I try not to respond to reviews. Heck, I try not to respond to posts, even when... no, especially when, something said in them infuriates me. The internet is a breeding place for Hell Storms and flame wars, and I really can't handle such things
But lately there have been a rash of what can only be called attacks on the SFPA executive, and Debbie Kolodji in specific that have prompted me to speak, despite my wish to remain quietly hidden.
I don't approve of everything about the SFPA. I was a vocal (breaking my own rules again) supporter of a change of name for the association, and I believe that there are many other ways in which the group as a whole could be made better and stronger. I am hugely in favor of promoting a more inclusive, less antagonistic feel throughout the association, and I truly can't wait for a strictly moderated discussion space. I came very close to leaving the SFPA over the actions and behaviors of some of its membership, but more importantly, over the fact that the less volatile members tried to stay out of things instead of condemning the misbehaviors of the few. That's obviously unfair and hypocritical of me, with my own tendency to hide from things, but what the heck, I'm human.
However, at no time have I blamed the SFPA executive for the bad behaviors of some of the members. Why? Because the SFPA executive is not made up of either baby sitters or police. While I want (and I believe they are working on) a moderated area, the existing area used for SFPA discussion does not even belong to the SFPA, but only to one of its members. It is up to him, and him alone, as to whether that area should be moderated. What's more, many of the worst and most commonly brought up misbehaviors have happened in areas not even remotely associated with the SFPA, such as on personal Live Journal accounts. When two children who attend the same school get into a fight well outside of the school grounds and school hours, does the school have the right to hunt them down and punish them? Other authorities have jurisdiction.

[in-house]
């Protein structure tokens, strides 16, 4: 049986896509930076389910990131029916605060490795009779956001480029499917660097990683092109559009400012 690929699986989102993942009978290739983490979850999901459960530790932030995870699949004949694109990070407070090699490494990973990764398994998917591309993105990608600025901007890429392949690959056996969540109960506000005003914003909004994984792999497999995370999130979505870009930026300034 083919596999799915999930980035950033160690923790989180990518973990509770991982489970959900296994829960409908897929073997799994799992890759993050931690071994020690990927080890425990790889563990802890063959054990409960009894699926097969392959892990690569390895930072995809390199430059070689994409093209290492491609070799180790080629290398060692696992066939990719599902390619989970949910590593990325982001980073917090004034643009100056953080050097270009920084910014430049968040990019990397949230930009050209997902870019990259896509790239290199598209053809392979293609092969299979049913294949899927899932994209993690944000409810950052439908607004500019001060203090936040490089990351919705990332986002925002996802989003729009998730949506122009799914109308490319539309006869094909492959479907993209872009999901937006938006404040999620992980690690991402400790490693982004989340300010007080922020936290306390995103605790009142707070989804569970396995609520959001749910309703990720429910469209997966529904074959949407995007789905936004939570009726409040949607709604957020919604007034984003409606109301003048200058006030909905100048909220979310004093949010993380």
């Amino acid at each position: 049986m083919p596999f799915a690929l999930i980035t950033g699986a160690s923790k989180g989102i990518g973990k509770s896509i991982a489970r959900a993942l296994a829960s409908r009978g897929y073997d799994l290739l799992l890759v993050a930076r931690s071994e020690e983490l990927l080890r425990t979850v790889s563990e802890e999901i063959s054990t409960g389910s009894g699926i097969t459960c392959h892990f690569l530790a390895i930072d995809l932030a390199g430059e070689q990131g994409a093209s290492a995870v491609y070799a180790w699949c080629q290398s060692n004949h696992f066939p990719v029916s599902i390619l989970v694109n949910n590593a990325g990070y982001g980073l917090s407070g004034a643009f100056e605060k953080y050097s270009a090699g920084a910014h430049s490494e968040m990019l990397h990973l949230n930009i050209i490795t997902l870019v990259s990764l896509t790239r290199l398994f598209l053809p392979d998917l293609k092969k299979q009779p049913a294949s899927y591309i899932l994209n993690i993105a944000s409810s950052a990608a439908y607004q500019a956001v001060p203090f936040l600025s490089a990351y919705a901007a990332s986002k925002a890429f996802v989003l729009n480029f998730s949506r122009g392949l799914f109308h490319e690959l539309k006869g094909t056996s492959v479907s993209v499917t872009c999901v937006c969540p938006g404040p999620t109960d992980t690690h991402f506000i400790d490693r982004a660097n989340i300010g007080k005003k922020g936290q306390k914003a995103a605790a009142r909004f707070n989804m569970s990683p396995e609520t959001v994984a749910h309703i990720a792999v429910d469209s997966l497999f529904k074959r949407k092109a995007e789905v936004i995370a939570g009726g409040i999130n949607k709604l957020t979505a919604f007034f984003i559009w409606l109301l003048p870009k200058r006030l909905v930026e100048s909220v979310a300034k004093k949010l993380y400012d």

The SFPA executive, as far as I know, has no right to penalise its paid members for anything. It is a speculative (yes, my strike for a name change!) poetry group only. It doesn't even have the constitutional right to limit membership, as some of the other associations do, by professional sales. It is a group as much for poetry appreciators as for poetry professionals.
Which is great. The world needs poetry appreciators, as well as poets and editors. And it needs an open association like the SFPA, at least in my opinion.
But again, what this means is that the executive, and Debbie, can't play Big Brother from 1984. They can't play thought control or speech control police, unless they set up a specific place where the rules are understood upon entry, and which does not in any way detract from the normal and more open rights of the membership. If they were to try to do so, they would be open to legal action, and, since the association is not (yet) a non-profit, any legal action could be passed straight through to the executive, none of whom could afford to be sued.